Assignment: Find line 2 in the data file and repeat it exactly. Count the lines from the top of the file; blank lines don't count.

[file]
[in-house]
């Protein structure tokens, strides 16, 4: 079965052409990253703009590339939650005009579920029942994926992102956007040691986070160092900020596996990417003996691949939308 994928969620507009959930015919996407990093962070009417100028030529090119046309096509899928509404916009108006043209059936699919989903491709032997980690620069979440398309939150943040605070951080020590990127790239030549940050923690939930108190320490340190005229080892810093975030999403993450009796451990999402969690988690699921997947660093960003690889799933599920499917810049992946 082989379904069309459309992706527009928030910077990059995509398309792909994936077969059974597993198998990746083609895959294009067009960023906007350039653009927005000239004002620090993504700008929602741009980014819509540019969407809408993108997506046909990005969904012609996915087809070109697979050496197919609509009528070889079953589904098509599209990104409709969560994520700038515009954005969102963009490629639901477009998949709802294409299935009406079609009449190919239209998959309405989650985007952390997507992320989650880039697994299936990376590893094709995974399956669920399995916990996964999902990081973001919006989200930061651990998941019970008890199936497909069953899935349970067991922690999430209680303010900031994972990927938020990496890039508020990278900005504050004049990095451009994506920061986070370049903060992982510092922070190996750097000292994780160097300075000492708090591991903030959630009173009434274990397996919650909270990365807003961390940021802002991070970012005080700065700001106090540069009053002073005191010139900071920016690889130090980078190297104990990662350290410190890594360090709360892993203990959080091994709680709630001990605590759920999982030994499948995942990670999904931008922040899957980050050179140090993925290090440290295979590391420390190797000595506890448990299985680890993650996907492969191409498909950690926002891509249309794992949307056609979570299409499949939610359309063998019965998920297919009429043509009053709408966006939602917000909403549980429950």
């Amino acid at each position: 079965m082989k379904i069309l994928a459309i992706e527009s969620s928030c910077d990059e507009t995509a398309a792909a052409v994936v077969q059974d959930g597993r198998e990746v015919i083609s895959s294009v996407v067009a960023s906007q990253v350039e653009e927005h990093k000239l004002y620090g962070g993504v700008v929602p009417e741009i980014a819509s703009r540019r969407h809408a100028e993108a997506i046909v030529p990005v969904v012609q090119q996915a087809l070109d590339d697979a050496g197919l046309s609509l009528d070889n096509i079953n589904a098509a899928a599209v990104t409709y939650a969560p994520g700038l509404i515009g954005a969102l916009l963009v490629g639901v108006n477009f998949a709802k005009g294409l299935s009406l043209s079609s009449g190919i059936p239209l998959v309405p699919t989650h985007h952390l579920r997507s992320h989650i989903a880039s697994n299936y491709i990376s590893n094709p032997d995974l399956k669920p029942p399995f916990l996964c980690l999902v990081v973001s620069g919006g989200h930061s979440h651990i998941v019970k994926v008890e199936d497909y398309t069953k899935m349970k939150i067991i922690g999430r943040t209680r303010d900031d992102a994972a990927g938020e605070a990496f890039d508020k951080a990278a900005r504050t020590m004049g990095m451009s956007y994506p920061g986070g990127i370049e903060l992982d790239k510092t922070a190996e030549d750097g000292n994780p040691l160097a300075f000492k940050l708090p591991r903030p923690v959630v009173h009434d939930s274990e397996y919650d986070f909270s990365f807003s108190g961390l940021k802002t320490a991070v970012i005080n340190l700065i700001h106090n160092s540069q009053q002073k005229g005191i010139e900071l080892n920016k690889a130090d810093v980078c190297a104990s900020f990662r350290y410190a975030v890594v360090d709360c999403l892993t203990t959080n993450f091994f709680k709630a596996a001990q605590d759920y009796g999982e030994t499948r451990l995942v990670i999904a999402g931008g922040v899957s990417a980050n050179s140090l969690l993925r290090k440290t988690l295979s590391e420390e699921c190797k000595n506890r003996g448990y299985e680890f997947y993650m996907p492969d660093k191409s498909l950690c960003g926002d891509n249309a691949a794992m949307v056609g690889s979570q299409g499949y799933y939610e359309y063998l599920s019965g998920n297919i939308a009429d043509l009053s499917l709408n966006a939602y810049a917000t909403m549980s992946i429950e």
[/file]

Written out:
């Protein structure tokens, strides 16, 4: 079965052409990253703009590339939650005009579920029942994926992102956007040691986070160092900020596996990417003996691949939308 994928969620507009959930015919996407990093962070009417100028030529090119046309096509899928509404916009108006043209059936699919989903491709032997980690620069979440398309939150943040605070951080020590990127790239030549940050923690939930108190320490340190005229080892810093975030999403993450009796451990999402969690988690699921997947660093960003690889799933599920499917810049992946 082989379904069309459309992706527009928030910077990059995509398309792909994936077969059974597993198998990746083609895959294009067009960023906007350039653009927005000239004002620090993504700008929602741009980014819509540019969407809408993108997506046909990005969904012609996915087809070109697979050496197919609509009528070889079953589904098509599209990104409709969560994520700038515009954005969102963009490629639901477009998949709802294409299935009406079609009449190919239209998959309405989650985007952390997507992320989650880039697994299936990376590893094709995974399956669920399995916990996964999902990081973001919006989200930061651990998941019970008890199936497909069953899935349970067991922690999430209680303010900031994972990927938020990496890039508020990278900005504050004049990095451009994506920061986070370049903060992982510092922070190996750097000292994780160097300075000492708090591991903030959630009173009434274990397996919650909270990365807003961390940021802002991070970012005080700065700001106090540069009053002073005191010139900071920016690889130090980078190297104990990662350290410190890594360090709360892993203990959080091994709680709630001990605590759920999982030994499948995942990670999904931008922040899957980050050179140090993925290090440290295979590391420390190797000595506890448990299985680890993650996907492969191409498909950690926002891509249309794992949307056609979570299409499949939610359309063998019965998920297919009429043509009053709408966006939602917000909403549980429950």